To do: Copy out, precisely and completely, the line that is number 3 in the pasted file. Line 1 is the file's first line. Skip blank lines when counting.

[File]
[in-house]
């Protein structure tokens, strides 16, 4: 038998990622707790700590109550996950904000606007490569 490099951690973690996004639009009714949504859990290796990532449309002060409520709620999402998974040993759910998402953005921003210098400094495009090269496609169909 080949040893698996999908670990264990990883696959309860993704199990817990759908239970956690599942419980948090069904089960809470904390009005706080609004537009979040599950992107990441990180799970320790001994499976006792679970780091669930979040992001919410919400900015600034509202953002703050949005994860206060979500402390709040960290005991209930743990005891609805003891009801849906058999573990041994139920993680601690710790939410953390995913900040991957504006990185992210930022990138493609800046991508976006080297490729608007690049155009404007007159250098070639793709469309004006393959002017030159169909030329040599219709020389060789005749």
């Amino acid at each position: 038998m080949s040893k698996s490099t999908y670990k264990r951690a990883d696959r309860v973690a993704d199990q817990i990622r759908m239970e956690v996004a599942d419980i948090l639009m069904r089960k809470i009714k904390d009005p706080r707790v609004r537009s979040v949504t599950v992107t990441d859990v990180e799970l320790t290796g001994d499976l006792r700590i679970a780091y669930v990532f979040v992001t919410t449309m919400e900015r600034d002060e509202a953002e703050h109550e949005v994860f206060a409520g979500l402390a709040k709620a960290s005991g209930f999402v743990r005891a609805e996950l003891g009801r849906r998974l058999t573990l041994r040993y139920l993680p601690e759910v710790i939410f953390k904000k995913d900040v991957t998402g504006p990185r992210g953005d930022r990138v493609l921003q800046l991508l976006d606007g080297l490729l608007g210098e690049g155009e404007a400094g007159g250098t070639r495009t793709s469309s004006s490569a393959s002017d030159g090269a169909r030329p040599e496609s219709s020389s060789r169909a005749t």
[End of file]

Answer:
């Amino acid at each position: 038998m080949s040893k698996s490099t999908y670990k264990r951690a990883d696959r309860v973690a993704d199990q817990i990622r759908m239970e956690v996004a599942d419980i948090l639009m069904r089960k809470i009714k904390d009005p706080r707790v609004r537009s979040v949504t599950v992107t990441d859990v990180e799970l320790t290796g001994d499976l006792r700590i679970a780091y669930v990532f979040v992001t919410t449309m919400e900015r600034d002060e509202a953002e703050h109550e949005v994860f206060a409520g979500l402390a709040k709620a960290s005991g209930f999402v743990r005891a609805e996950l003891g009801r849906r998974l058999t573990l041994r040993y139920l993680p601690e759910v710790i939410f953390k904000k995913d900040v991957t998402g504006p990185r992210g953005d930022r990138v493609l921003q800046l991508l976006d606007g080297l490729l608007g210098e690049g155009e404007a400094g007159g250098t070639r495009t793709s469309s004006s490569a393959s002017d030159g090269a169909r030329p040599e496609s219709s020389s060789r169909a005749t």